4. Optical measurement apparatus according to claim 1, further comprising reflectors (22', 23') at opposite ends of said cell.
5. Optical measurement apparatus according to claim 1, wherein said cell is of helical configuration.
6. Optical measurement apparatus according to claim 1, wherein said light integration means comprises a hollow integration sphere (14') or ellipsoid said segment of the cell, and a light sensitive detector (26') on or adjacent the inside surface of the sphere or ellipsoid.
7. Optical measurement apparatus according to claim 6, wherein said light integration means comprises a hollow integration sphere, the axis of the tubular cell being substantially co-incident with a diameter of the sphere.
8. Optical measurement apparatus according to claim 1, wherein said cell includes fluid inlet and outlet ports (24', 25") spaced apart in the general direction in which said incident light beam traverses the cell.
This invention relates to the optically based measurement of fluid parameters and as such has application to any context in which a fluid, which may be a sample, emits light in random directions in response to a defined incident beam. The emitted light may indicate, e.g., a scattering or fluorescence effect.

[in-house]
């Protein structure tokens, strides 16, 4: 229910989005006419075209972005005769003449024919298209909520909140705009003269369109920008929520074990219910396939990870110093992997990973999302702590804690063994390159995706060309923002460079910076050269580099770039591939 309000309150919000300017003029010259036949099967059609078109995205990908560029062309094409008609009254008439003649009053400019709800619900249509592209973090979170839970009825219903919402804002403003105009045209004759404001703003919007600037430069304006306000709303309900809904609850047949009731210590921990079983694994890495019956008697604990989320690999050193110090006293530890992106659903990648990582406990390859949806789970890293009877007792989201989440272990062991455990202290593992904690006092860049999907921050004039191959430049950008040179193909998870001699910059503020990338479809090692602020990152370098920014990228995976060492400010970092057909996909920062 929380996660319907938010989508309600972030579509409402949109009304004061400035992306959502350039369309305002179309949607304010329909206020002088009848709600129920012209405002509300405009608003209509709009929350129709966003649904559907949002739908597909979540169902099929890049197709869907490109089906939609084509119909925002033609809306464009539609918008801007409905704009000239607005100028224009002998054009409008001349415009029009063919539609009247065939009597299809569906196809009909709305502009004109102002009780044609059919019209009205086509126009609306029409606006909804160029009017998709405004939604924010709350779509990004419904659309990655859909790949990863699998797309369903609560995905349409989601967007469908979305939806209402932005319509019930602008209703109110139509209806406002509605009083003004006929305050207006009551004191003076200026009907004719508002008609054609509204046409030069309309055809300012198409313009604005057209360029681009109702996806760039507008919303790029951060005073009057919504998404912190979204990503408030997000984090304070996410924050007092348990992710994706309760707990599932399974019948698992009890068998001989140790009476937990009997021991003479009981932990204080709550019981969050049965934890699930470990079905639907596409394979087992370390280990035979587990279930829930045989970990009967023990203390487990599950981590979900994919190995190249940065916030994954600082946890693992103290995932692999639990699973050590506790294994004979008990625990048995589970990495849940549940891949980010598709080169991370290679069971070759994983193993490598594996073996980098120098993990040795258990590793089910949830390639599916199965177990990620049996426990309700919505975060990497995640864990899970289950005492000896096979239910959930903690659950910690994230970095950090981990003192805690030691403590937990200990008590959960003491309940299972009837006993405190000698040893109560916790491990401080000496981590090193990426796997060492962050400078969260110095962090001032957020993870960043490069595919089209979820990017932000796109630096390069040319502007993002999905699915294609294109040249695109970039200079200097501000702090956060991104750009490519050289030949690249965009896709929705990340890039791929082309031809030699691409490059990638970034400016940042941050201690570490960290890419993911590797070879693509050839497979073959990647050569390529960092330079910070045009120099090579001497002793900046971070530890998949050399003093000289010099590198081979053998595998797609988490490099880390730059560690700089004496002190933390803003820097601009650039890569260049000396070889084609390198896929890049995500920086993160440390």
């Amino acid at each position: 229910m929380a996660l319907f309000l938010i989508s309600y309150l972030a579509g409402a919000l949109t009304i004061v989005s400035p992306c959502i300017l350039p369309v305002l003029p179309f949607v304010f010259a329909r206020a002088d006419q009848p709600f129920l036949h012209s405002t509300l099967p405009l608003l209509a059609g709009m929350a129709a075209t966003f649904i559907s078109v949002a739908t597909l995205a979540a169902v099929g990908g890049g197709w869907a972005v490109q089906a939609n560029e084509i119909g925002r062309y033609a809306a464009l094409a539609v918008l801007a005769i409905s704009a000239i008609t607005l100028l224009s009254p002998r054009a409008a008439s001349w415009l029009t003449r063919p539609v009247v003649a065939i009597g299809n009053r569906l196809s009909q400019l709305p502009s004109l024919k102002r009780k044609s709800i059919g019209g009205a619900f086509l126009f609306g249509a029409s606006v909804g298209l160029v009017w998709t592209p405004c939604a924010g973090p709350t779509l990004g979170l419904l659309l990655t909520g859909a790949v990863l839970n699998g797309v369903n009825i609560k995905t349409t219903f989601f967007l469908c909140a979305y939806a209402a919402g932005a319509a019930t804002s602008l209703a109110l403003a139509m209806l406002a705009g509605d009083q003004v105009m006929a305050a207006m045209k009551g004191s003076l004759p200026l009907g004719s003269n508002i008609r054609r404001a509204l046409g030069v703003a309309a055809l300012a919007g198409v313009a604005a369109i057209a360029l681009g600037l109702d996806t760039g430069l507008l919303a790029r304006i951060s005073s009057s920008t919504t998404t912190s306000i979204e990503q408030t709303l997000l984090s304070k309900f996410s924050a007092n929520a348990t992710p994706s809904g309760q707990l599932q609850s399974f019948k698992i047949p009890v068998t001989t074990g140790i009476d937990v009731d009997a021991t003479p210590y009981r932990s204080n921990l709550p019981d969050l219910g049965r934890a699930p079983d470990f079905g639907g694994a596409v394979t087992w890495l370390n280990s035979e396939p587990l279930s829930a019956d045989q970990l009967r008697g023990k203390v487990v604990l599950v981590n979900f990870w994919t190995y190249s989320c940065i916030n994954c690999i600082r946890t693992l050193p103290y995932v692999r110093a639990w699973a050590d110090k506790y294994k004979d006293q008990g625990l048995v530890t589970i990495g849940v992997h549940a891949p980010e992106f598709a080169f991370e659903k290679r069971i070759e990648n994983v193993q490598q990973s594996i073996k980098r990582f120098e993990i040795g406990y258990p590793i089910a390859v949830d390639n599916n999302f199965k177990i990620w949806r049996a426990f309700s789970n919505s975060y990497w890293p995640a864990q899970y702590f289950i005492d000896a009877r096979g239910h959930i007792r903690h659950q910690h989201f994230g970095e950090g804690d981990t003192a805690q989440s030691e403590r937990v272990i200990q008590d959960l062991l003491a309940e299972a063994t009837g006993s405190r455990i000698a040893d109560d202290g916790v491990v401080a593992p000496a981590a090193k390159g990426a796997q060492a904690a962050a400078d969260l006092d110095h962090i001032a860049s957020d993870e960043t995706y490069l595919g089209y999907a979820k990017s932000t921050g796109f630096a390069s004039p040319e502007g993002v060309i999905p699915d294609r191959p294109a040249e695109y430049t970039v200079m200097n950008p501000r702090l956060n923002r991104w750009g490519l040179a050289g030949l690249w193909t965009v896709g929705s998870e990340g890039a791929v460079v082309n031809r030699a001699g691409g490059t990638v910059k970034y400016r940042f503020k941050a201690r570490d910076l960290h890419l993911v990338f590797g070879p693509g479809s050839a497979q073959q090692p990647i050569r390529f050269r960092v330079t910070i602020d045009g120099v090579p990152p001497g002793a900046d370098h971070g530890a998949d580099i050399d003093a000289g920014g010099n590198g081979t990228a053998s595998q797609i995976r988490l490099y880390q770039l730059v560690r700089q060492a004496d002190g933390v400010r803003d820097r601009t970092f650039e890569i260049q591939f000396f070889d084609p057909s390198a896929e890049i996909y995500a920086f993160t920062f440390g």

A particular class of measurement of interest is nephelometry, in particular turbidimetry of liquids. In the classical nephelometer, a beam of incident light is passed through the test liquid so that some light is scattered by particles suspended in the liquid. The light which is not scattered, or is scattered through a very small angle only, continues on to a transmission photocell detector. The ratio of the detected to the incident intensity, taking into account the path length through the liquid, is considered to be a reliable measure of the turbidity of the liquid, especially for medium scattering power.